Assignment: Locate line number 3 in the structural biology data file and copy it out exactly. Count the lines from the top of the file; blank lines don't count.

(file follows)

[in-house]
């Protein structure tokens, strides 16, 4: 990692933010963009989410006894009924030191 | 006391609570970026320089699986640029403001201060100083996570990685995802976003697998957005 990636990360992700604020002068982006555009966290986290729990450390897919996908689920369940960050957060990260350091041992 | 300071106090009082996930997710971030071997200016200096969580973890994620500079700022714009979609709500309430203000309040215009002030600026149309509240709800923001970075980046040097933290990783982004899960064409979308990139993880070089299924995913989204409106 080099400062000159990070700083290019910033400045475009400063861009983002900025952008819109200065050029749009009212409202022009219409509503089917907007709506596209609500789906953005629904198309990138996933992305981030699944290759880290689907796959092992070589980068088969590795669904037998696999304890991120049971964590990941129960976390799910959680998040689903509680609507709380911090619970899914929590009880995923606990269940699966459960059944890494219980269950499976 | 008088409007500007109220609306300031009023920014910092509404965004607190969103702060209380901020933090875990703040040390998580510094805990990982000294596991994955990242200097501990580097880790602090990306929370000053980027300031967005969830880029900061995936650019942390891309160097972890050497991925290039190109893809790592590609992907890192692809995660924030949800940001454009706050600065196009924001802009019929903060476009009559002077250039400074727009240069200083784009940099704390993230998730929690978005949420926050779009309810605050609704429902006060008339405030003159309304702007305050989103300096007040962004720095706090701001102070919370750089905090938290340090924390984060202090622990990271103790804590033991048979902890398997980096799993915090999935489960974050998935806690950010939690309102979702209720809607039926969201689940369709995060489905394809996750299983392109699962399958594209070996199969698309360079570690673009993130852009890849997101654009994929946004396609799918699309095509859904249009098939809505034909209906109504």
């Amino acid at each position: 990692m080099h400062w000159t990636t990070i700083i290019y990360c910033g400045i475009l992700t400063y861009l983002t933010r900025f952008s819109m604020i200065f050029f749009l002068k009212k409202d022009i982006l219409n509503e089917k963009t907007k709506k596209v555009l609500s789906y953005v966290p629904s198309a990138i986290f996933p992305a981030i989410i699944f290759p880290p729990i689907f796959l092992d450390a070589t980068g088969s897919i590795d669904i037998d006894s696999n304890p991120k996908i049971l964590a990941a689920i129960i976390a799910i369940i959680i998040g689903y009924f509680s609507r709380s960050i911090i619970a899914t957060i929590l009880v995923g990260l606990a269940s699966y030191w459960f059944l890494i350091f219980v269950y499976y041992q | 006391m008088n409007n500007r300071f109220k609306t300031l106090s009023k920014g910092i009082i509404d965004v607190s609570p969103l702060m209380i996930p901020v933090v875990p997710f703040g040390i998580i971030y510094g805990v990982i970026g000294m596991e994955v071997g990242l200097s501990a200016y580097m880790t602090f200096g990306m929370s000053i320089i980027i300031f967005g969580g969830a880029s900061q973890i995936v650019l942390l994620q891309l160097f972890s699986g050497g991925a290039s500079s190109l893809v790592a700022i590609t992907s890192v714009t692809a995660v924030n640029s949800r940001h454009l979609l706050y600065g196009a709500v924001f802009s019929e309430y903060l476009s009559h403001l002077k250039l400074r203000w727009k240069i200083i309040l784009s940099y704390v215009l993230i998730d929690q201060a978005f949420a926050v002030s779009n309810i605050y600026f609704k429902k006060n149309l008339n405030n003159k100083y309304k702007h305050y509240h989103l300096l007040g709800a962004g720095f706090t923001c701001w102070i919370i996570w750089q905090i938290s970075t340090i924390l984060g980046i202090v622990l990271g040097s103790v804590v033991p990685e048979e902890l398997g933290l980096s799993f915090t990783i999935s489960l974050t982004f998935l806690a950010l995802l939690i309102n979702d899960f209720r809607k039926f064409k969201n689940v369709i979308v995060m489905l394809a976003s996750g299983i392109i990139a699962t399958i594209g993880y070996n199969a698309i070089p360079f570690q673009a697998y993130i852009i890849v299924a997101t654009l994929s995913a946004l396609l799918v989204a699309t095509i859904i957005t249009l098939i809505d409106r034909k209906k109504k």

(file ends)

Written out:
């Amino acid at each position: 990692m080099h400062w000159t990636t990070i700083i290019y990360c910033g400045i475009l992700t400063y861009l983002t933010r900025f952008s819109m604020i200065f050029f749009l002068k009212k409202d022009i982006l219409n509503e089917k963009t907007k709506k596209v555009l609500s789906y953005v966290p629904s198309a990138i986290f996933p992305a981030i989410i699944f290759p880290p729990i689907f796959l092992d450390a070589t980068g088969s897919i590795d669904i037998d006894s696999n304890p991120k996908i049971l964590a990941a689920i129960i976390a799910i369940i959680i998040g689903y009924f509680s609507r709380s960050i911090i619970a899914t957060i929590l009880v995923g990260l606990a269940s699966y030191w459960f059944l890494i350091f219980v269950y499976y041992q | 006391m008088n409007n500007r300071f109220k609306t300031l106090s009023k920014g910092i009082i509404d965004v607190s609570p969103l702060m209380i996930p901020v933090v875990p997710f703040g040390i998580i971030y510094g805990v990982i970026g000294m596991e994955v071997g990242l200097s501990a200016y580097m880790t602090f200096g990306m929370s000053i320089i980027i300031f967005g969580g969830a880029s900061q973890i995936v650019l942390l994620q891309l160097f972890s699986g050497g991925a290039s500079s190109l893809v790592a700022i590609t992907s890192v714009t692809a995660v924030n640029s949800r940001h454009l979609l706050y600065g196009a709500v924001f802009s019929e309430y903060l476009s009559h403001l002077k250039l400074r203000w727009k240069i200083i309040l784009s940099y704390v215009l993230i998730d929690q201060a978005f949420a926050v002030s779009n309810i605050y600026f609704k429902k006060n149309l008339n405030n003159k100083y309304k702007h305050y509240h989103l300096l007040g709800a962004g720095f706090t923001c701001w102070i919370i996570w750089q905090i938290s970075t340090i924390l984060g980046i202090v622990l990271g040097s103790v804590v033991p990685e048979e902890l398997g933290l980096s799993f915090t990783i999935s489960l974050t982004f998935l806690a950010l995802l939690i309102n979702d899960f209720r809607k039926f064409k969201n689940v369709i979308v995060m489905l394809a976003s996750g299983i392109i990139a699962t399958i594209g993880y070996n199969a698309i070089p360079f570690q673009a697998y993130i852009i890849v299924a997101t654009l994929s995913a946004l396609l799918v989204a699309t095509i859904i957005t249009l098939i809505d409106r034909k209906k109504k």